When the twisted-wire resistor of the present invention is wound into a spiral form, a honey-comb-like winding is obtained so that a distributed capacity is exceedingly reduced. When the twisted-wire resistor of the present invention is wound into a honey-comb winding, a distribution capacity is further reduced in more effective manner so that the usable frequency may be much increased.
In order to apply the present invention into an adjustable resistor, the insulating coating of the resistor is uncovered along one side thereof so that a sliding arm may slide in contact with the short-circuit portions between the supply and return lines along this uncovered side.
terminals. Alternatively, the ends of two lengths of resistance elements are joined together by soldering, brazing, etc. and the resistance elements are twisted together with a suitable pitch with the other ends providing the terminals.
A twisted resistor which is wound as shown in FIG.1 may be mounted upon a suitable insulating base (not shown) if this arrangement is desired for the use. But in many cases, the twisted resistor is wound in toroidal form around an insulating bobbin 5 as shown in F162.
In order to apply the twisted resistor of the present invention as an adjustable resistor, the insulating coating along the lower side edge of the twisted resistor is removed as very schematically shown in FIG.3 so that a sliding arm 6 may slide in contact with the exposed portion of the twisted resistor. When the twisted resistor is wound around the bobbin 5 as shown in FIG.2, the insulating coating portions upon the upper surface 7 of the bobbin 5 may be removed so that a suitable sliding arm may slide over the upper surface 7 in contact with the exposed portion.
1. A noninductive resistor comprising a supply line having an electrical terminal at its one end;
a return line having an electrical terminal at its one end; said ends being adjacently located with respect to each other; 7
each of said supply and return lines respectively having ends remote from said terminal ends, said remote ends being integrally and electrically connected together;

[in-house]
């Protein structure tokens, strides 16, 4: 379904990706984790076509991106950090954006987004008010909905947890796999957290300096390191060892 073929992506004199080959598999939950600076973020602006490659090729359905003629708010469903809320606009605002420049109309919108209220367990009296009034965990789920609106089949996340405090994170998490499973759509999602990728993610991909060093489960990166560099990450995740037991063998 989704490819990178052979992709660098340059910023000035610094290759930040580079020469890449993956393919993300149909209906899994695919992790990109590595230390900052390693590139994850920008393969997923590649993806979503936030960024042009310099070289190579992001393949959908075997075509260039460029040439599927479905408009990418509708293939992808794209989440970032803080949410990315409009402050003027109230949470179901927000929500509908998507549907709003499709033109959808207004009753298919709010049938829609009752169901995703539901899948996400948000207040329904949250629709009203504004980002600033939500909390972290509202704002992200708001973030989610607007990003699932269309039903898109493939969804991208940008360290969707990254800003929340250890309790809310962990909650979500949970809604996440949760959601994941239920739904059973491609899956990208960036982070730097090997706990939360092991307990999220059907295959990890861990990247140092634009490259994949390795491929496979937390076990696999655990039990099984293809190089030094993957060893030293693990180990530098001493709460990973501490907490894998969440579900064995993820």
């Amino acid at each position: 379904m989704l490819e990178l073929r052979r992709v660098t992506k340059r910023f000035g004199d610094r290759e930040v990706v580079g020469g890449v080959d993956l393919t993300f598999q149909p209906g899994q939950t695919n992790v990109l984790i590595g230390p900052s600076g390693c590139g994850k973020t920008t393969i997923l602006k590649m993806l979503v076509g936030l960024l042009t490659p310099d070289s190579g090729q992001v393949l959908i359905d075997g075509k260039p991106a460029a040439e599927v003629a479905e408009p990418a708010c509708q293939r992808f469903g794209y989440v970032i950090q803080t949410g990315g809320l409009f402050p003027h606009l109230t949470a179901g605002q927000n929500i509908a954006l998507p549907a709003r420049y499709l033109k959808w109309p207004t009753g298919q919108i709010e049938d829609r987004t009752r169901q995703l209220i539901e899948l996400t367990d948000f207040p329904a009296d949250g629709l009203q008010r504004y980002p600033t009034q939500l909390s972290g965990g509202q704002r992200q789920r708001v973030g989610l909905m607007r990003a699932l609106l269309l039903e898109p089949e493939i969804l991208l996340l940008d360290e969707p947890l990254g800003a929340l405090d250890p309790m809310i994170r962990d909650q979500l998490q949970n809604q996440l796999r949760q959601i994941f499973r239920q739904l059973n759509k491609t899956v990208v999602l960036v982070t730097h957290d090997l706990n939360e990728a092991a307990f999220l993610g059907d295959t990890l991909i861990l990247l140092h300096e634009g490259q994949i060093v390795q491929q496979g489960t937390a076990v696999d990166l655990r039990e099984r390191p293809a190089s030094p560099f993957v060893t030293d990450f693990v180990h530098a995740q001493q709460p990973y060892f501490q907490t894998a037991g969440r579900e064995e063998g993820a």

said supply and return lines being equally dimensioned and extending from said remote ends to said terminal ends twisted together in spaced abutting relation to provide the same twist pitch for each said supply and return line;
said twisted-together supply and return lines having said abutting relation at spaced areas to provide direct contact between said lines thereat, and a cross-sectional plane through said areas being absent of any central open area;
said supply and return lines having an insulating coating thereon with part of said coating removed to provide an exposed area on said lines; means having relative movement with respect to said exposed area to "provide a resistance adjustment of the resistor; and said twisted lines being wound in toroidal form about a base element.
which said relative movement means comprises a slidable arm.
|Cited Patent||Filing date||Publication date||Applicant||Title|
|US1579199 *||May 5, 1921||Apr 6, 1926||Western Electric Co||Current-control device|
|US1972162 *||Jan 28, 1930||Sep 4, 1934||Westinghouse Lamp Co||Heater element electron emitting cathode|
|US2953761 *||Aug 6, 1957||Sep 20, 1960||Harry Dudley Wright||Resistance coil and method of manufacture|
|Citing Patent||Filing date||Publication date||Applicant||Title|
|US4095228 *||Nov 18, 1976||Jun 13, 1978||Hans Kolbe & Co.||Windshield antenna defroster combination with radio interference reduction|
|US5289335 *||May 29, 1992||Feb 22, 1994||Central Lightning Protection Co. Ltd.||Compound lightning arrester for low voltage circuit|
|US7079005 *||Nov 30, 2004||Jul 18, 2006||Cochran Gary D||Mechanically buffered contact wiper|
|U.S. Classification||338/63, 338/143, 338/208, 338/298|
|International Classification||H01C3/00, H01C3/02|